Coming off of an underwhelming season, the Los Angeles Lakers will go into the offseason with more questions than answers and most, if not all, of those questions will have to be answered by president of basketball operations Magic Johnson.
Johnson was brought on by team president and controlling owner Jeanie Buss in 2017 with the hope that he’d right the ship that has been sinking in Los Angeles over the last five years. Johnson took a big step in the right direction last summer, when he signed LeBron James to a four-year, $153.3 million contract, but every move he and general manager Rob Pelinka have made since then has been met with heavy criticism, both warranted and unwarranted.
However, Buss still believes that Johnson is the right person for the job in spite of the Lakers’ disappointing season. During an appearance on the Sports Business Radio Road Show at Loyola Marymount University on Tuesday, Buss said that she trusts Johnson’s “vision” for the team going forward (transcription via ESPN):
“In terms of basketball decisions, I will always defer to Magic,” Buss said. “He’s brought a vision of the kind of team we’re going to build and a vision of what Lakers basketball is going to be. And I think you can see that. But we’re still building that roster that will get us there.”
Their first attempt at building a roster around James wasn’t too promising. Immediately after signing James, the Lakers spent a combined $21 million on Kentavious Caldwell-Pope and Rajon Rondo. The rest of their cap space was used to sign an eccentric supporting cast featuring Lance Stephenson, Michael Beasley and JaVale McGee. With the exception of McGee, none of those signings moved the needle for the team in any meaningful way.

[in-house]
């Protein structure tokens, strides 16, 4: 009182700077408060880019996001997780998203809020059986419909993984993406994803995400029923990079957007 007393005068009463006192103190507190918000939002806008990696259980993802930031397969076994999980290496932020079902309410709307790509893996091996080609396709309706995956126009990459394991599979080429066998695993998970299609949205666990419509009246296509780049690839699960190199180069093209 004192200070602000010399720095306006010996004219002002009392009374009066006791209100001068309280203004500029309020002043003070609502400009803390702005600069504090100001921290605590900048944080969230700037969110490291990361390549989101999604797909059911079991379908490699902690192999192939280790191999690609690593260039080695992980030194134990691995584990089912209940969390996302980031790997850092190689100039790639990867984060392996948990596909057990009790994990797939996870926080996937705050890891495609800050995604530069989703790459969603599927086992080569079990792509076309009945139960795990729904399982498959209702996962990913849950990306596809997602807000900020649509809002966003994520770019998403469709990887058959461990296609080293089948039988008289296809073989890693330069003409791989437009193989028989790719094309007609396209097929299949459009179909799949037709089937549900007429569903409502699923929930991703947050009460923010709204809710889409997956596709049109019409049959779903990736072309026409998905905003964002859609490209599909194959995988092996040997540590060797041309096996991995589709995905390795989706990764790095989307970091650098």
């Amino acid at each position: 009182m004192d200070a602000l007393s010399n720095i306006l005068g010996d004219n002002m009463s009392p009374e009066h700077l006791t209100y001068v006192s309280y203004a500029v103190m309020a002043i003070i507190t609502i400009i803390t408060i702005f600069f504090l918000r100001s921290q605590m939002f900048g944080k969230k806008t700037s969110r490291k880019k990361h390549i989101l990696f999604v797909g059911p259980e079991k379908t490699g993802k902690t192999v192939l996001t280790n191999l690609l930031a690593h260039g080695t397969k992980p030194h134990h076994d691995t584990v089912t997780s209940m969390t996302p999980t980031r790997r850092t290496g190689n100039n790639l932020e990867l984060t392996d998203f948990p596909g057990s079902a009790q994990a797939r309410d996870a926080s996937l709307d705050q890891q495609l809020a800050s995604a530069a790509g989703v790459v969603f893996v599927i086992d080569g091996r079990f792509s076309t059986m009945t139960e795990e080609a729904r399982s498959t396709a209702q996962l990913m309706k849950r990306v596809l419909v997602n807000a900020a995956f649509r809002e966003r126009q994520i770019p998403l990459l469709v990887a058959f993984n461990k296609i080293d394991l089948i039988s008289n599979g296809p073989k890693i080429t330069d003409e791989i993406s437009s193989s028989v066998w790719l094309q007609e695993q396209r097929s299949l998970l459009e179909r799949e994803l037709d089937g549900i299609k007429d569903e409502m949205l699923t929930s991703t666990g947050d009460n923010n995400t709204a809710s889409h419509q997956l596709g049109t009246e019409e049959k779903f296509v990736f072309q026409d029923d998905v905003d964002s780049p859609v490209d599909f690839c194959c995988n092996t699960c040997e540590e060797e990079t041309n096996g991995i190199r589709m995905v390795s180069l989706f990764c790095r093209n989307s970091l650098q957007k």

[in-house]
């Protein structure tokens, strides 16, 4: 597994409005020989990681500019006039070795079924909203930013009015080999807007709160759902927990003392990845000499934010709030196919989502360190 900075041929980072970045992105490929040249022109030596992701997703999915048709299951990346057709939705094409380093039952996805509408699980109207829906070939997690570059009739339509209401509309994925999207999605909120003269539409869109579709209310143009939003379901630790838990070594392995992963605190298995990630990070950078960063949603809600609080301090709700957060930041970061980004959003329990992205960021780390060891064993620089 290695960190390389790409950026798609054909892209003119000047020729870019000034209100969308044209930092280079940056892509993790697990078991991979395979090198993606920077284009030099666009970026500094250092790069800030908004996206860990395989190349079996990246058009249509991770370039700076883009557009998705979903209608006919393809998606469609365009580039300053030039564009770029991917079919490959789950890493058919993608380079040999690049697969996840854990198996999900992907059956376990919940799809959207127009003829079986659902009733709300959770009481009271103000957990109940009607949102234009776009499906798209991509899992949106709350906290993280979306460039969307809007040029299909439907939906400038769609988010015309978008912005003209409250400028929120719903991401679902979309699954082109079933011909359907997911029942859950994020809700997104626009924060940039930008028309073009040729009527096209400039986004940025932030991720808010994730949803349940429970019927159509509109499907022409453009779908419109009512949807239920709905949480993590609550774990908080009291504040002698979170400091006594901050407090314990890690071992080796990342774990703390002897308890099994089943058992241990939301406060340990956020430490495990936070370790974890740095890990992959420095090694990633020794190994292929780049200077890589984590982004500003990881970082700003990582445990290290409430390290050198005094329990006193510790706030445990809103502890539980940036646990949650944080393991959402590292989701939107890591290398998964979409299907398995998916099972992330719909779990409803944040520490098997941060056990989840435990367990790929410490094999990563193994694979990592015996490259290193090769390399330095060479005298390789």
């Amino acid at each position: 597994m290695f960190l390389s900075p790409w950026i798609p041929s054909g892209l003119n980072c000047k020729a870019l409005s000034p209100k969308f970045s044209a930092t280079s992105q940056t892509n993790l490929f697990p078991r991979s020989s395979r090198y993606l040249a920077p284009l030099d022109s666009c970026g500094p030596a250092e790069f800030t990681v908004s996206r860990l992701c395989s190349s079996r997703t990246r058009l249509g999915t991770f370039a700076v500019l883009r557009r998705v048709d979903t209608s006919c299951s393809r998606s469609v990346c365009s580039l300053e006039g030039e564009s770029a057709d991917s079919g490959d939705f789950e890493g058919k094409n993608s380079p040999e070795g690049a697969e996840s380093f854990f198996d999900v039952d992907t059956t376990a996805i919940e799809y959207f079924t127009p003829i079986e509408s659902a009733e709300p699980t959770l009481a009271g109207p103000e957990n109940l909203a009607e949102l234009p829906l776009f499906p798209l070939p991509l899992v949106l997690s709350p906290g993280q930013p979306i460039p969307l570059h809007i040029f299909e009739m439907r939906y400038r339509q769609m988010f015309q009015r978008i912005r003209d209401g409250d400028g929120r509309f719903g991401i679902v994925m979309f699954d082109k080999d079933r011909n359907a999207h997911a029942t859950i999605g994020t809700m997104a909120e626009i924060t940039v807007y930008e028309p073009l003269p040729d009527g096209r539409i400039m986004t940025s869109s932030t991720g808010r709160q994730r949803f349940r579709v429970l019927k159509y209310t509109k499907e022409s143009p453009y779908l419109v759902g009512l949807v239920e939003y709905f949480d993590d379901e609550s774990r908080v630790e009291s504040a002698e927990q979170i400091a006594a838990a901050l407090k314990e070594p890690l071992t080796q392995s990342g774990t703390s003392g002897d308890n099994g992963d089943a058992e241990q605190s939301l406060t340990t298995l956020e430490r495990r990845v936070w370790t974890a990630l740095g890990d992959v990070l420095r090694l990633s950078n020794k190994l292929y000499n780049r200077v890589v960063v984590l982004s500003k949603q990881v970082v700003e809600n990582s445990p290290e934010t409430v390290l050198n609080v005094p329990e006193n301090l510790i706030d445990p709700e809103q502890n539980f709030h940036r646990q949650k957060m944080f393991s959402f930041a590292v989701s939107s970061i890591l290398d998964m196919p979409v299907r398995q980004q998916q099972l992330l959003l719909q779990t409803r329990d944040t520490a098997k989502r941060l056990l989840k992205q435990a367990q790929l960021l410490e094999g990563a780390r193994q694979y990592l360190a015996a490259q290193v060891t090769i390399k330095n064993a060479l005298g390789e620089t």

This summer, the front office will be equipped with roughly $38 million to try and build a better roster around James and the young core, and Buss is confident that they’ll be able to do just that:
“They’ve got everything plotted out and the goals they’re trying to accomplish,” she said. “I think people have to realize that -- and basketball fans do, Lakers fans do -- that we have to operate under the rules of the collective bargaining agreement, which means you can’t just go and grab every player that you want. You have to do things with a salary cap and plan your contracts and the timing with free agency and budget so you can put the pieces together. So this will be an important offseason for us in regards to that plan.”
The only problem is that the Lakers’ plan of preserving their cap space has limited their ability to sign quality rotation players over the years and when they do get solid players to commit to one-year deals, they usually have to overpay for their services, resulting in a top-heavy team. With an aging James on their roster, they can’t afford to play it safe any longer.
Whether it’s an All-Star caliber player or a stellar supporting cast, Johnson has to deliver on his promise to bring the Lakers back this summer. If he doesn’t, Buss might be forced to reevaluate who’s calling the shots in Los Angeles.